Wednesday, May 9, 2012

A heavy-hearted goodbye

I got some sad news the other day while I was out walking to enjoy the weather.

My dad called to tell me that Leon Lechner, the former activities director at Sartell High School (my alma mater) and the first basketball coach I ever played for, had passed away at the much-too-young age of 58.

I was completely blown away by this. I saw Leon less than two years ago at my friend's wedding. He was his usual happy-go-lucky self, chatting it up with his former students and showing a complete lack of inhibition on the dance floor (I'm guessing he was never a dancer by occupation). But most of all, he seemed healthy, vibrant and capable of living on for many more years.

I remember having a great conversation with him that day, touching on everything from triathlons (one of his sons is a pretty seasoned triathlete whom I competed against in one of my early races) to fishing, a hobby he loved immensely and cultivated by working in the hunting/fishing department at Scheel's after he stopped working at the high school. As with all of our interactions since the day I met him, Leon was happy to see me and eager to talk.

In many ways, Leon was a hugely influential person in my life. We first crossed paths when I was in 7th grade, essentially the height of teenage awkwardness for me. My mom had just moved to Sartell that year and I was still getting used to a new school and classmates. Not helping the matter was the fact that I was oddly tall (at least for that age), asthmatic, painfully shy and sporting a humorous-in-retrospect bowl haircut.

I didn't play any sports at the time aside from baseball, but baseball didn't start until spring and I was desperate to make friends before that. I needed an activity and I figured my height would probably be useful on the basketball court, so I convinced my mom to sign me up for a travel basketball team (essentially an out-of-school club team). Leon was the head coach of that team and his son Drew was one of the players.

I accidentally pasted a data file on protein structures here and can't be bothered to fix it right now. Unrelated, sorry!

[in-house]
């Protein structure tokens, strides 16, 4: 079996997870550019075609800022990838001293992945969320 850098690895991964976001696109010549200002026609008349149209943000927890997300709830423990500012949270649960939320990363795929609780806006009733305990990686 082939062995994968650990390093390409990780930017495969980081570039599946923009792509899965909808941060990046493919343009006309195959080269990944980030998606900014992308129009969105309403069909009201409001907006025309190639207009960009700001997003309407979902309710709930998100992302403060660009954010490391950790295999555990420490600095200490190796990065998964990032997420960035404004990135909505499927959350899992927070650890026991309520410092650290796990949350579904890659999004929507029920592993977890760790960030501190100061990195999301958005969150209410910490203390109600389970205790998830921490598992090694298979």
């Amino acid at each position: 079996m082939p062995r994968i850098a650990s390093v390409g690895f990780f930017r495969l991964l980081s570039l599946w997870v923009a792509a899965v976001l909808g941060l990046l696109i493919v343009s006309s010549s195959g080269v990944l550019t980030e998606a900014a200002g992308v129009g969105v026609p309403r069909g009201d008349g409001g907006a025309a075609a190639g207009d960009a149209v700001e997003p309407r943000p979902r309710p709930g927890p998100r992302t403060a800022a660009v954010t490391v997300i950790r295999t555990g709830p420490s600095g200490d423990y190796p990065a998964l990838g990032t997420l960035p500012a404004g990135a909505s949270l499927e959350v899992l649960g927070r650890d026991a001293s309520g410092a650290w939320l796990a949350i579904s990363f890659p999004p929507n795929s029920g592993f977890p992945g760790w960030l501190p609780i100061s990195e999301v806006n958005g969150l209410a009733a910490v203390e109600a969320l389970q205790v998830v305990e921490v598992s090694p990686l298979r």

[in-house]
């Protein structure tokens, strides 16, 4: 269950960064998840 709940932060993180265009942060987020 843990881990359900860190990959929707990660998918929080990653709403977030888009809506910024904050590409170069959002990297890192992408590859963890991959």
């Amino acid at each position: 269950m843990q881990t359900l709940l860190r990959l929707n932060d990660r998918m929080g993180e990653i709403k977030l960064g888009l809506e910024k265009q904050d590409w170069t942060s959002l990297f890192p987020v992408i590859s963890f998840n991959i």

I can only imagine the tough task Leon had with coaching me early on. I showed up to my first practice in wind pants and a t-shirt, as I didn't own any basketball shorts or jerseys at the time. I didn't know how to run a play on offense, couldn't play defense without fouling someone and got my two front teeth knocked out in that first practice. In my first game, I nearly scored two points on the wrong basket (thank God I missed), got called for traveling nearly every time I touched the ball and probably tripped over myself at some point (I'm not sure about the last one, I likely blocked it out). I was basically the basketball version of Scott Smalls from "Sandlot."

However, Leon took all of my growing pains in stride and worked tirelessly to teach me the basics of the game. Everytime I messed up, he would simply say "let's do it again," and we'd keep working at it. I wanted to reach to point of not being an embarrassment on the basketball court and he wanted me to be the best player I could be.

The hard work from both of us paid off. I was never great at basketball, but thanks largely to Leon, I played it for four years in middle school and high school and continue to shoot hoops recreationally in adulthood. Beyond the basketball court, Leon's arduous practices (I still shudder when I think about running killers) steered me toward making healthy living choices, eventually getting over my asthma (I haven't needed an inhaler in seven years), getting into running and pretty much forming the basis of this blog.

Even beyond that, his steadying influence gave me confidence in myself at a crucial point in my life. Being a teenager is never easy; it's awkward, uncertain and full of embarrassment. But thanks to Leon, I found an activity to focus my energy on and grew up as an athlete and a person because of it.

I wouldn't be the person that I am today without Leon's presence in my life. Given his outgoing personality and career in education and guidance, I'm sure there's a lot of people who can say the same.

So wherever you are, on behalf of all the people whose lives you touched, thanks Leon.

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